But now, in the time of Corona, the usefulness of bringing fear to people is less necessary: the audience is already in a state of ‘emergency’. At first, I thought (and yes, I freely admit this is a wholly self-centred problem!) that Coronavirus had ruined my show. My characters are talking about flying on holiday which obviously no-one is now doing. But feedback so far – from the now digital tour – is that because my characters don’t mention the Covid-19 crisis, the piece allows us to take time to focus on the much bigger, more long term and more fundamental crisis of the climate and ecological emergency. It allows us to think back to only two months ago to how things were, to look more objectively at our fossil-fuelled lifestyles.
We are now experiencing, as a society, what else life could look like and it is a shocking and amazing change. The more optimistic among us hope for longer term transformation in line with what we’re currently seeing: less intensive globalised travel and more community connectedness. Everything has been turned on its head and this includes the idea, developed in an esssy by Dougald Hine and in Rupert Read’s forthcoming ‘Theses on Corona’, that the pandemic crisis is generationally the opposite of global warming: for now, the young have to protect the old but for the planet, the old now must think primarily of the young.
Ultimately, we do only have this world, each other and our ideas. We can envision so much but are we bold and brave enough to make it reality? It feels to me that everything has to start with conversation, with connecting with our neighbours and those we don’t have so much in common with. Practising empathy is really hard across value divides but in the concert hall, as in the local community, there is a possibility of political neutrality. If with my show I’ve been able at all to soften preconceptions, open up vulnerabilities, even simply remind an audience of what they already thought, then that feels useful. And after raising questions in people’s minds, hopefully the extra layers of unusual and beautiful sounds from the piano give the listener space and time to be moved.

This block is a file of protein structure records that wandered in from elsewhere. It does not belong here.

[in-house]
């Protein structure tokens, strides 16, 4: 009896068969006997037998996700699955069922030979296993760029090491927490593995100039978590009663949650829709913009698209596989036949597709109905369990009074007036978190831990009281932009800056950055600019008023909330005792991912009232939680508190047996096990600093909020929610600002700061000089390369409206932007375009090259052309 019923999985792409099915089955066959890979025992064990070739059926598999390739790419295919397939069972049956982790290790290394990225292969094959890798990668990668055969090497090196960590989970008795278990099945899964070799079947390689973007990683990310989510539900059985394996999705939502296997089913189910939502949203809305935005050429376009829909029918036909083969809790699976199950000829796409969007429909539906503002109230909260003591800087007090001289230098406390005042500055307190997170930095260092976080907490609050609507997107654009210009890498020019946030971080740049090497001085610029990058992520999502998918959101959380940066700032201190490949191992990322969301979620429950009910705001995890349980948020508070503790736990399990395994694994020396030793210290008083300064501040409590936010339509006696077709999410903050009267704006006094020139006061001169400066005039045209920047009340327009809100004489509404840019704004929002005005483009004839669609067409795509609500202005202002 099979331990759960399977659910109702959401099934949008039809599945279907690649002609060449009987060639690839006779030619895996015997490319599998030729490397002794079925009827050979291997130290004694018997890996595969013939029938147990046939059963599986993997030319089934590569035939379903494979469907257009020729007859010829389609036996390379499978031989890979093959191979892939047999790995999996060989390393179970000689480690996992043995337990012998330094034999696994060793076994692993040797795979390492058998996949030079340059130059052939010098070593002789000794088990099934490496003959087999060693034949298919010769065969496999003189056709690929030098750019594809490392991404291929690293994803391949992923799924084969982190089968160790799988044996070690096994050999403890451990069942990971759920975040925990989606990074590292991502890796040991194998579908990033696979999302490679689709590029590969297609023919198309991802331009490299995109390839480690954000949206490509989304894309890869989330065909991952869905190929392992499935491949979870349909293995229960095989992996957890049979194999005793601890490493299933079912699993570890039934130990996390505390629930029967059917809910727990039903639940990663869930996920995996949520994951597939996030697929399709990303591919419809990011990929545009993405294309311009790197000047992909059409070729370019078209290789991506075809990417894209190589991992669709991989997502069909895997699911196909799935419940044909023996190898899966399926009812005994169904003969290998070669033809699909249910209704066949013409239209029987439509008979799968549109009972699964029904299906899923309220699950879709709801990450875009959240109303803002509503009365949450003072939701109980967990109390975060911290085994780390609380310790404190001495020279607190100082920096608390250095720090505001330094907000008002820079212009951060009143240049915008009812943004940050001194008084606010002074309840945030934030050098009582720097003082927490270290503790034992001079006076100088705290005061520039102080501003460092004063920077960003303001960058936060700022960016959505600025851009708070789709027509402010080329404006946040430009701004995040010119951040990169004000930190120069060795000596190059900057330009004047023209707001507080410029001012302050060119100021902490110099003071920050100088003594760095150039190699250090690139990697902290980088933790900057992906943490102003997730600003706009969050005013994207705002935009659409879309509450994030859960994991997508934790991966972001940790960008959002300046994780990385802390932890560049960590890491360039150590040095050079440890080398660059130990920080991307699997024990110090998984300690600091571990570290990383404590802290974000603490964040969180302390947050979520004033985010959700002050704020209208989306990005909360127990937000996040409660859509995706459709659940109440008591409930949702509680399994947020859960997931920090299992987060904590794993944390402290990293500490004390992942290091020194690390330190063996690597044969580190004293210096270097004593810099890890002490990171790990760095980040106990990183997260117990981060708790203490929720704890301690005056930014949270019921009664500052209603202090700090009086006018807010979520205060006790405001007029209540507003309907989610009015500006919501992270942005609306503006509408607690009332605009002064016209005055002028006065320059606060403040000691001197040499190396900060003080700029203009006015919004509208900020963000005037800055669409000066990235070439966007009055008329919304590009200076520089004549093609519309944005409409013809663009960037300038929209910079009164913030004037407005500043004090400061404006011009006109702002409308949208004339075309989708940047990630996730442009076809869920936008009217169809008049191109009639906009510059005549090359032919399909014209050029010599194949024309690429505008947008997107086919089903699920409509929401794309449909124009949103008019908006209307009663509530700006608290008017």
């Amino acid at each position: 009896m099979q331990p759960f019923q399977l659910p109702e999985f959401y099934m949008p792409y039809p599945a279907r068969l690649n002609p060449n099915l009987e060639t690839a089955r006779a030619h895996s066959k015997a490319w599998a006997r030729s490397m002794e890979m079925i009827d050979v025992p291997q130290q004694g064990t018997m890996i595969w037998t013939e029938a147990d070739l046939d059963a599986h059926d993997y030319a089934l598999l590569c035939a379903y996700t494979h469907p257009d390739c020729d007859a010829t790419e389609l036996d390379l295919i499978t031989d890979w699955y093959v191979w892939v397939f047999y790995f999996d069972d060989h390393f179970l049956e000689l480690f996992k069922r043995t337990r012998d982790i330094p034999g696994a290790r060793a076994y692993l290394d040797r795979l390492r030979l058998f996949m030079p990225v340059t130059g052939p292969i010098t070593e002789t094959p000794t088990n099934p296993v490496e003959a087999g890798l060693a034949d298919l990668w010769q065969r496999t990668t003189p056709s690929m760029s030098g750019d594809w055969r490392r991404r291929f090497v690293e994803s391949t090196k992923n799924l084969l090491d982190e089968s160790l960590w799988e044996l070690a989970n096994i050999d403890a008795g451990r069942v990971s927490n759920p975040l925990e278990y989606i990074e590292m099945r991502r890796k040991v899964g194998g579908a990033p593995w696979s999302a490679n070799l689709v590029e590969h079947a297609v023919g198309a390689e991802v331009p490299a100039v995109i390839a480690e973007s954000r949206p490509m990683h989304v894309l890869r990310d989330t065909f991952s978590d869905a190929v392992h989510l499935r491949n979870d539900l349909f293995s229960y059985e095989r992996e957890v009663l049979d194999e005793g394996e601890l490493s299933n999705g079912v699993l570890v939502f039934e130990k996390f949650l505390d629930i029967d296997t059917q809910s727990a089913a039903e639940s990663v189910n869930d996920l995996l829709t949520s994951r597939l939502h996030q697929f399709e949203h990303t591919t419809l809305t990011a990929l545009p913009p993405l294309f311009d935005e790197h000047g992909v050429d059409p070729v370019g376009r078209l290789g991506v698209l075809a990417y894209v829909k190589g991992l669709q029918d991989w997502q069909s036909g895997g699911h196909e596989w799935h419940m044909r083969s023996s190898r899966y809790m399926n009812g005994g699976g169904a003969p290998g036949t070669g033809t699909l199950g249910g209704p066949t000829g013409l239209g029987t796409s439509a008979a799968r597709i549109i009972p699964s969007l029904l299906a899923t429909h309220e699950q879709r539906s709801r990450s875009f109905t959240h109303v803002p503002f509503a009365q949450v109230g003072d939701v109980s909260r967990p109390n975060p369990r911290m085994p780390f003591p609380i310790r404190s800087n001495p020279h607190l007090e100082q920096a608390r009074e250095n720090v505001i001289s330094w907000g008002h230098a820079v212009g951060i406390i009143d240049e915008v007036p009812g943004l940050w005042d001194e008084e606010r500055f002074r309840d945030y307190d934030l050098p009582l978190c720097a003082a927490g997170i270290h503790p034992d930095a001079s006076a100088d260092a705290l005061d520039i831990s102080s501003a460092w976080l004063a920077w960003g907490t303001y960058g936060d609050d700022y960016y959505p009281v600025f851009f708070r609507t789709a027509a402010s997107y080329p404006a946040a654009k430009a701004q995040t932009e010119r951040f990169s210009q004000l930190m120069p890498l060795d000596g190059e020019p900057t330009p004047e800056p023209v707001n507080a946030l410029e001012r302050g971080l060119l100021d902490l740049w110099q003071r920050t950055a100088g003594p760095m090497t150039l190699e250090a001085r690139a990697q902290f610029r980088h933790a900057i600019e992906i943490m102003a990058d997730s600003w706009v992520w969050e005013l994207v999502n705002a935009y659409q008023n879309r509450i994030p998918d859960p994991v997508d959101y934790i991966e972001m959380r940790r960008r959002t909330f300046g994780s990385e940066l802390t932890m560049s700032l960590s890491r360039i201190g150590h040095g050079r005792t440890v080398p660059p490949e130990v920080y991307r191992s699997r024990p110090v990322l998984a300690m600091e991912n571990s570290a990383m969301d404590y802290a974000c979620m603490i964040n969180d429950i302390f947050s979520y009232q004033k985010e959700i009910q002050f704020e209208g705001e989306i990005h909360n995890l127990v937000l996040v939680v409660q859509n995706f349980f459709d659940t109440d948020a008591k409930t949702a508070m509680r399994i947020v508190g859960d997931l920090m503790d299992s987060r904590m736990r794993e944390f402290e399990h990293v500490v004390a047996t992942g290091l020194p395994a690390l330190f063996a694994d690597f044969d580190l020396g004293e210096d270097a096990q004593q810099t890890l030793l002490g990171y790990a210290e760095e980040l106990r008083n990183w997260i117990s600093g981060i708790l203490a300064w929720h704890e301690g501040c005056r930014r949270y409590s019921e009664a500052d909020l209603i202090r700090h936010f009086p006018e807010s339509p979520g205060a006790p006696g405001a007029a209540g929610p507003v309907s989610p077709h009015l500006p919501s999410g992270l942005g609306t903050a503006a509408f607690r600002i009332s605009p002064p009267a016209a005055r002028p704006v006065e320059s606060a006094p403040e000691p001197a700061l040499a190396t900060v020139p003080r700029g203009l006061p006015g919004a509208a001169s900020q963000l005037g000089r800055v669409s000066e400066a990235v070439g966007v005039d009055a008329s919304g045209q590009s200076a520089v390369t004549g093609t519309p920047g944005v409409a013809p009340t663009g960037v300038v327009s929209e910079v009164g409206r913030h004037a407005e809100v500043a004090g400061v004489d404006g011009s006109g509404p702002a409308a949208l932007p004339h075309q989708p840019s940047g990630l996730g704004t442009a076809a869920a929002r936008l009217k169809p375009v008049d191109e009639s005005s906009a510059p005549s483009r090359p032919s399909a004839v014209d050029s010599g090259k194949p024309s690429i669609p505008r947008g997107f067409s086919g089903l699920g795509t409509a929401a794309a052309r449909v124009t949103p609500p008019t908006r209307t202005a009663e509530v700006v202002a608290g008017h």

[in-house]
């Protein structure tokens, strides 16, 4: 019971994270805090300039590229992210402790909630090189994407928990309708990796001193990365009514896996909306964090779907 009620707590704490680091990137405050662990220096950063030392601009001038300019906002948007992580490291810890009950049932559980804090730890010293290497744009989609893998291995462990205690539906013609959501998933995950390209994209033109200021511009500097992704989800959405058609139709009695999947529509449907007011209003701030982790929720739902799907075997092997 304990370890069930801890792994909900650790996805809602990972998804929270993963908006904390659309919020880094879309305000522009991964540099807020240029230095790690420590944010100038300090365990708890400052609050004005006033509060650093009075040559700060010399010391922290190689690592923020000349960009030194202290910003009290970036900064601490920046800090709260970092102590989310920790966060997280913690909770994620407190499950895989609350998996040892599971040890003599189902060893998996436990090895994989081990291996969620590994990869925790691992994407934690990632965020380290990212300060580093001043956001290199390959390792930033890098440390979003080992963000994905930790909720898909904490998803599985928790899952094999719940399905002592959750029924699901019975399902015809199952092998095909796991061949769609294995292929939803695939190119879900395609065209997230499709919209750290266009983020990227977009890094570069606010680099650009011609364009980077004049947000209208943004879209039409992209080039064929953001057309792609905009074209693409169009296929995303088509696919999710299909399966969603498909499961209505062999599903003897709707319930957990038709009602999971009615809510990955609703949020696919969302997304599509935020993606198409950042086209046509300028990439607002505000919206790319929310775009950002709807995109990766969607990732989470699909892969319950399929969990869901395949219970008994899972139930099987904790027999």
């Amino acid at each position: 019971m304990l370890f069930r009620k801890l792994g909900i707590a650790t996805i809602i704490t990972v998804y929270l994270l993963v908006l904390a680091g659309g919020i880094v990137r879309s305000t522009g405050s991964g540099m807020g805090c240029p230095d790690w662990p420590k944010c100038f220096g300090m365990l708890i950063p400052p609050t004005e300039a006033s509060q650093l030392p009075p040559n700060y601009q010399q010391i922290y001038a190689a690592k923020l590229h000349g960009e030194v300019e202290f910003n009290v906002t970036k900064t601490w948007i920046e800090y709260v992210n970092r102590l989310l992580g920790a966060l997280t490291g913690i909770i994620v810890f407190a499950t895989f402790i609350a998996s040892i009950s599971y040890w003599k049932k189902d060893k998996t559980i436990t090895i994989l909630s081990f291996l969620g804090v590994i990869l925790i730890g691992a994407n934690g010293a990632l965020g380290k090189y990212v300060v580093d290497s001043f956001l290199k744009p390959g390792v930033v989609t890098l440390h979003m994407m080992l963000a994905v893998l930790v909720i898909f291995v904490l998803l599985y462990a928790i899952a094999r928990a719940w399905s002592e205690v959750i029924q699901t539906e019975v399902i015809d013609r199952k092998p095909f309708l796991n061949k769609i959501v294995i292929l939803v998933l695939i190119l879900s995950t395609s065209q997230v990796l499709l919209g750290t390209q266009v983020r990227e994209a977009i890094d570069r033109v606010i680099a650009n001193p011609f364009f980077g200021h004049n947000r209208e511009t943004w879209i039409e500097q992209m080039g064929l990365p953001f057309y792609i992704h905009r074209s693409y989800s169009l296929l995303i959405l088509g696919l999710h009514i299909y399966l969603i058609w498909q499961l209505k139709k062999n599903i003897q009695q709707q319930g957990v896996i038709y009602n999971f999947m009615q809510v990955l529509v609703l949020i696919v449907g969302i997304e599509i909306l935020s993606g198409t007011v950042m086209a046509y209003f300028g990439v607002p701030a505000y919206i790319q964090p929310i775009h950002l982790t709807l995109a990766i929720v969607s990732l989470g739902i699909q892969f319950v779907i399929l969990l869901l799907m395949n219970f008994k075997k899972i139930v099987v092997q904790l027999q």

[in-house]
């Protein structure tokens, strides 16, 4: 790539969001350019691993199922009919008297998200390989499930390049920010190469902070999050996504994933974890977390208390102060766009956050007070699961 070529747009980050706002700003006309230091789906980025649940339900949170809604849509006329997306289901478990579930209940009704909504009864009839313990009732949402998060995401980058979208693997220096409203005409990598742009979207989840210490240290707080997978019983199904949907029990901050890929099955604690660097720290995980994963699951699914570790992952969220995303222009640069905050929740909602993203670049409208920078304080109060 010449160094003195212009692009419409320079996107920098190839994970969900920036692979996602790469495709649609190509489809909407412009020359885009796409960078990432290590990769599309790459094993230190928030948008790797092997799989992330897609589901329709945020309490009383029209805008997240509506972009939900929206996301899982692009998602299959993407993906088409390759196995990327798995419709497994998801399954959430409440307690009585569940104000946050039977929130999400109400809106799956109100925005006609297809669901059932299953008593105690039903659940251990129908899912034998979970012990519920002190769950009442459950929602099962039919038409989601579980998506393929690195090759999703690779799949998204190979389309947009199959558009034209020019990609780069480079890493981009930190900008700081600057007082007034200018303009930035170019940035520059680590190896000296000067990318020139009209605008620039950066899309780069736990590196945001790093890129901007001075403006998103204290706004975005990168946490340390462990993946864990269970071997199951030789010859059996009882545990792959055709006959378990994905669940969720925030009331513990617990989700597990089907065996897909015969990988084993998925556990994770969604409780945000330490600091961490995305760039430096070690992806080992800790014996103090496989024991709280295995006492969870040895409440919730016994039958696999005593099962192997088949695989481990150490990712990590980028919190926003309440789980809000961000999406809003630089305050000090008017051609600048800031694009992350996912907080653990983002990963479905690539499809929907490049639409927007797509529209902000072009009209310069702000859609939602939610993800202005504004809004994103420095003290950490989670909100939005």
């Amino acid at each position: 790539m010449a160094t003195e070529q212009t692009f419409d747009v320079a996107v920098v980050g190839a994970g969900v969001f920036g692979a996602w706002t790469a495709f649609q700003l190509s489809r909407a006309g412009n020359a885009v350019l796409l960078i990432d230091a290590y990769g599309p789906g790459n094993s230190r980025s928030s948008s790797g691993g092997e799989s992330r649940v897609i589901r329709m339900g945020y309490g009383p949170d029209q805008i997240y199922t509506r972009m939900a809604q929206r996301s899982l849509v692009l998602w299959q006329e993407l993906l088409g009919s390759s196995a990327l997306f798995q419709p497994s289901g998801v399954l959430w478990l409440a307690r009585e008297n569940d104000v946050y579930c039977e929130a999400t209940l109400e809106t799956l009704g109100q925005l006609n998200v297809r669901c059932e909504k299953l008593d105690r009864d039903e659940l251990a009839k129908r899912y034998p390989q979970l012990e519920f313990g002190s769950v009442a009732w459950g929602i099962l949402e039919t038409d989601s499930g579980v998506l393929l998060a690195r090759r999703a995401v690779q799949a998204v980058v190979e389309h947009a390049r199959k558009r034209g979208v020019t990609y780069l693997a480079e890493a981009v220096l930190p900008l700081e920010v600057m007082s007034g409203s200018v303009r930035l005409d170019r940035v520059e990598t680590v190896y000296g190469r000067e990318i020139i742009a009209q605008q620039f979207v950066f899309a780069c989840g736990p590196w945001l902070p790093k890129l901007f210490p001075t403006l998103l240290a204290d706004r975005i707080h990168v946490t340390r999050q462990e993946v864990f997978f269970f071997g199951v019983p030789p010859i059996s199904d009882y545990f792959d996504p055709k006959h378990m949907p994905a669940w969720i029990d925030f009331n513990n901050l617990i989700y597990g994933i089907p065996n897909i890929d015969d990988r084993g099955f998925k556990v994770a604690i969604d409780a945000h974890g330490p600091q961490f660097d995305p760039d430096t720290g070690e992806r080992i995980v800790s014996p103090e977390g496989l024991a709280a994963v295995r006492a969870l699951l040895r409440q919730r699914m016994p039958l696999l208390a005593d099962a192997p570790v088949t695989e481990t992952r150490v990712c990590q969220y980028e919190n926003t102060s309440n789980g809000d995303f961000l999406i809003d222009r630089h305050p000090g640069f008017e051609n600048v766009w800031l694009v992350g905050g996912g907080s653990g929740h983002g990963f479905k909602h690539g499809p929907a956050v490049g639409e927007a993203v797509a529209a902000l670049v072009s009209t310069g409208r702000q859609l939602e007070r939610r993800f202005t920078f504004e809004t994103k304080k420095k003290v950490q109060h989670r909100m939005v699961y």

Sarah’s ’12 Years’ will be viewable for Dark Mountain newsletter subscribers at 5pm (UK time) on Saturday 18th April – when Sarah would have been performing at our weekend event ‘How We Walk through the Fire’. She will continue with live gigs in October – please see sarahnicolls.com/the-musical-activist for more on the project.
LISTEN: Engine is a previously unreleased new track from 2020, for Sarah’s forthcoming album ‘Everything in Black and White’ – playing just on the keys! And ‘Aidan Reassuring’ is track 7 from ‘12 Years’, featuring one of the fictional characters of the show, Fran’s husband.